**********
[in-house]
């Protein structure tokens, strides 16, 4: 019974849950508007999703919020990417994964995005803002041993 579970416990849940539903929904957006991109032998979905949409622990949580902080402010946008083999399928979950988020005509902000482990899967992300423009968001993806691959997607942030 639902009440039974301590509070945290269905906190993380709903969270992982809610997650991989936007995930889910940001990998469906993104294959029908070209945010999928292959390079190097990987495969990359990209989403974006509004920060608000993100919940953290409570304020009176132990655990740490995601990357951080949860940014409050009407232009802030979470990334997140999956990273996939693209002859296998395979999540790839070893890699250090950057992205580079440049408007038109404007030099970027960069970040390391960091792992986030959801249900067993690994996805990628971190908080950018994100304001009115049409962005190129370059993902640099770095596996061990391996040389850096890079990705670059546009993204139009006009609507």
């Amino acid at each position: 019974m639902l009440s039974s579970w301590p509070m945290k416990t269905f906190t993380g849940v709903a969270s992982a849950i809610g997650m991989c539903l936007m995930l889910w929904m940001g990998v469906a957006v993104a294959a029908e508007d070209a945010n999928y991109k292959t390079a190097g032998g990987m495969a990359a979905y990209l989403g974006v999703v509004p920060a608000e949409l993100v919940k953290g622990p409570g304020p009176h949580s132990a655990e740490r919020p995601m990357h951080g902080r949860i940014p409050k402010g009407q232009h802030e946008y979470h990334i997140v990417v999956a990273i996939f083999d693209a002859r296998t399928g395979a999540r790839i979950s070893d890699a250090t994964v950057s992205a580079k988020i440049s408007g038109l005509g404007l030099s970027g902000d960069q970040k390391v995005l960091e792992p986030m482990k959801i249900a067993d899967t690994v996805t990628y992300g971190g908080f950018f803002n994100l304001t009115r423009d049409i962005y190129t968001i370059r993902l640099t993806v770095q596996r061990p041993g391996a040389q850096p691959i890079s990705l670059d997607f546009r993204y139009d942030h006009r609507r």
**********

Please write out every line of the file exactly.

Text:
[in-house]
């Protein structure tokens, strides 16, 4: 019974849950508007999703919020990417994964995005803002041993 579970416990849940539903929904957006991109032998979905949409622990949580902080402010946008083999399928979950988020005509902000482990899967992300423009968001993806691959997607942030 639902009440039974301590509070945290269905906190993380709903969270992982809610997650991989936007995930889910940001990998469906993104294959029908070209945010999928292959390079190097990987495969990359990209989403974006509004920060608000993100919940953290409570304020009176132990655990740490995601990357951080949860940014409050009407232009802030979470990334997140999956990273996939693209002859296998395979999540790839070893890699250090950057992205580079440049408007038109404007030099970027960069970040390391960091792992986030959801249900067993690994996805990628971190908080950018994100304001009115049409962005190129370059993902640099770095596996061990391996040389850096890079990705670059546009993204139009006009609507």
């Amino acid at each position: 019974m639902l009440s039974s579970w301590p509070m945290k416990t269905f906190t993380g849940v709903a969270s992982a849950i809610g997650m991989c539903l936007m995930l889910w929904m940001g990998v469906a957006v993104a294959a029908e508007d070209a945010n999928y991109k292959t390079a190097g032998g990987m495969a990359a979905y990209l989403g974006v999703v509004p920060a608000e949409l993100v919940k953290g622990p409570g304020p009176h949580s132990a655990e740490r919020p995601m990357h951080g902080r949860i940014p409050k402010g009407q232009h802030e946008y979470h990334i997140v990417v999956a990273i996939f083999d693209a002859r296998t399928g395979a999540r790839i979950s070893d890699a250090t994964v950057s992205a580079k988020i440049s408007g038109l005509g404007l030099s970027g902000d960069q970040k390391v995005l960091e792992p986030m482990k959801i249900a067993d899967t690994v996805t990628y992300g971190g908080f950018f803002n994100l304001t009115r423009d049409i962005y190129t968001i370059r993902l640099t993806v770095q596996r061990p041993g391996a040389q850096p691959i890079s990705l670059d997607f546009r993204y139009d942030h006009r609507r």